The Cracked Tooth Syndrome

Dentistry Today


The Cracked Tooth Syndrome (CTS) is both a transient and progressive condition. Diagnosis of CTS can be difficult, appropriate treatment is necessary to prevent further damage to the tooth, and the failure to diagnose this condition can result in the eventual loss of the affected tooth. This article will present a classification system for CTS and discuss how to accurately diagnose and treat this clinical condition.


A MedLine search reveals that more than 150 articles have been published about the CTS during the past 25 years. In 1993 Williams presented a classification of specific diagnostic symptoms of CTS as well as guidelines for predictable treatment.1 The condition of CTS was originally described by Cameron in 1964, and he revisited the subject in 1976.2,3 In 1993 Christensen presented a pragmatic treatment approach that discussed types of cracks, and noted that certain more complex cracks involved the dental pulp or intraradicular portion of the tooth.4

Pretreatment diagnosis of the severity of the problem is nearly impossible. Consequently, patients should be clearly advised of all potential outcomes in the treatment plan and accept the plan before treatment begins. Subsequently, the clinician must be able to advise the patient about the specifics of the treatment plan which, of course, is based on clinical findings. Therefore, it becomes essential to have guidelines for treatment.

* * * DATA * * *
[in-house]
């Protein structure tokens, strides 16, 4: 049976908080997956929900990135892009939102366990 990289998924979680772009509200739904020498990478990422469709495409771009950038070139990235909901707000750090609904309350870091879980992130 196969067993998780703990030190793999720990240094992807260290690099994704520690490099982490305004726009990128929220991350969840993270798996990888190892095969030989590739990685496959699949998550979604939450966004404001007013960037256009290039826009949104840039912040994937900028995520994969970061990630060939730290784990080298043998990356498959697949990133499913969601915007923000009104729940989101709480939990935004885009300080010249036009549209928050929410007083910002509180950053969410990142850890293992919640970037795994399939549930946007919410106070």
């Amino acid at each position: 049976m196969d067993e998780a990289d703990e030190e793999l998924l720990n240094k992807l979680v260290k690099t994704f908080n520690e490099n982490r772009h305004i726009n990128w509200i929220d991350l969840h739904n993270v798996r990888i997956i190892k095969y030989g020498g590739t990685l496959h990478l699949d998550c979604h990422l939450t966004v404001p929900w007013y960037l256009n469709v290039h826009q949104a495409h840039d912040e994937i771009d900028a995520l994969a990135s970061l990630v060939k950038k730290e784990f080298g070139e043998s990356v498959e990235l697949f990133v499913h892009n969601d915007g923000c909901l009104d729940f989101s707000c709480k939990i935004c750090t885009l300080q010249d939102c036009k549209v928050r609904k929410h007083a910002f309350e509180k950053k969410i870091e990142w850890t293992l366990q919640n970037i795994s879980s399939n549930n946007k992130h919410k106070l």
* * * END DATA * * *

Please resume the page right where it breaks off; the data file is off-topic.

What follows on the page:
It is important to note that the CTS is a frequent reason that patients will change dentists. A patient reports pain, and often the dentist relies on a periapical radiograph to determine the origin of the pain. Because the CTS is a vital pulp condition, the periapical radiograph is of limited value as a diagnostic test for CTS. As a result, lack of treatment, or inappropriate treatment, will not resolve the symptoms, often causing the patient to seek help from another clinician.

Figure 1. Cracked Tooth Syndrome can affect patients of different ages. A teenager has a class IV mesiodistal fracture from clenching during weight lifting. The tooth was nonrestorable.

Dentists can expect to encounter patients with CTS with increasing frequency, and early diagnosis will be essential to saving these teeth. People are living longer, retaining more teeth during later years of life, but also experiencing more stress. If undiagnosed, the fracture will progress with time, and teeth will fail. With the aging process, more restorations will likely be placed, and teeth will be more susceptible to vertical fracture. Different types of fractures require different approaches for management.5,6 CTS can affect patients of all ages (Figure 1).

Gibbs,7 who wrote one of the earliest reports on the subject of CTS, listed conditions that promote tooth fracture. Cusps weakened by caries, by the shape and size of cavity preparation, and by improper restorations were generally considered the most important causes. He also described the CTS as odontalgia secondary to cuspal fracture. His characteristic findings were: (1) pain on mastication; (2) difficulty in localizing pain; and (3) lack of other objective or subjective findings.